You mentioned choosing which OS upon boot. That's a big reason why I wanted to uninstall Mint. If I wouldn't have to choose each time I booted, that would be great. Sounds like having it only on its own HDD partitions wouldn't employ that?

Thanks much for the feedback. I'll take it all into account when I try Linux again.

#4 MadDawg

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Posted 15 March 2011 - 10:05 PM

You mentioned choosing which OS upon boot. That's a big reason why I wanted to uninstall Mint. If I wouldn't have to choose each time I booted, that would be great. Sounds like having it only on its own HDD partitions wouldn't employ that?

Having each OS on their own partition would make the boot menu (bootloader) a necessity, as you need some method to boot into the OS you plan on using. You can set the bootloader to automatically boot into a certain OS after a certain amount of idle time, and if you need to boot into the other OS, you'd be able to.

The only easy way I know to avoid this altogether would be a virtual machine. Just make sure your computer can handle both OSes running simultaneously.
A penguin broke my windows with a half-eaten apple!

#5 floridaze

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Posted 16 March 2011 - 07:08 AM

OIC. Did I mention I'm a total moron about Linux? Or for that matter, any two OS on the same HDD. Or for THAT matter, installing any OS at all. I've never had to reformat or anything, knock on wood.

It was Mint asking me which OS to boot, and automatically choosing itself after so many seconds which I didn't like. Then it asked me AGAIN, because I had it installed twice, both on the HDD and in Win XP. (I hear you laughing!) :crazy: But in my own defense, I thought I was "reinstalling" it (yeah, into XP when it was actually on my HDD ...) because I was getting errors of some sort, don't remember what, and I thought "reinstalling" would help. Good in theory, but not in practice. :blink:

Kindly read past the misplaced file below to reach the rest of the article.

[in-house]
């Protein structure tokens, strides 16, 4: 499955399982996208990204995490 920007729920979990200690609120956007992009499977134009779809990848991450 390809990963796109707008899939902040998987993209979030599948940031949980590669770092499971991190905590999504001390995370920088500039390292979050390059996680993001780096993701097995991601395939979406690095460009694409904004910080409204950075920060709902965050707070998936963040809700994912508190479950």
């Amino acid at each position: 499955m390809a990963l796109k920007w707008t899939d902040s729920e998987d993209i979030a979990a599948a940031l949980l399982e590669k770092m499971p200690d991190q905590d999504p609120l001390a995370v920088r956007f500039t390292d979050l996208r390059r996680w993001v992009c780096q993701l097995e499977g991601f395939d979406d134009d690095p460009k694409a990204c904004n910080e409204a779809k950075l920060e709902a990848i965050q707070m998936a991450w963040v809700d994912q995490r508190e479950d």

Semi-related questions if I may: could I run Linux from an external HDD? Not booting from the external, but being in Windows on my machine, and then as the humor hit me through the day, going to the external and loading Linux? And if so, would it be better in that scenario to install it into Windows on the external (it's a clone of my current HDD which is Win 7), or onto the external HDD? I believe that my computer could handle two OS. It's an Intel Quad 2.4 GHz with 4 GB RAM. OR, could I run Mint "live" from my external?

Thanks a million in advance for bearing with me.

Edited by floridaze, 16 March 2011 - 07:39 AM.


#6 MadDawg

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Posted 16 March 2011 - 08:07 AM

Semi-related questions if I may: could I run Linux from an external HDD? Not booting from the external, but being in Windows on my machine, and then as the humor hit me through the day, going to the external and loading Linux? And if so, would it be better in that scenario to install it into Windows on the external (it's a clone of my current HDD which is Win 7), or onto the external HDD? I believe that my computer could handle two OS. It's an Intel Quad 2.4 GHz with 4 GB RAM.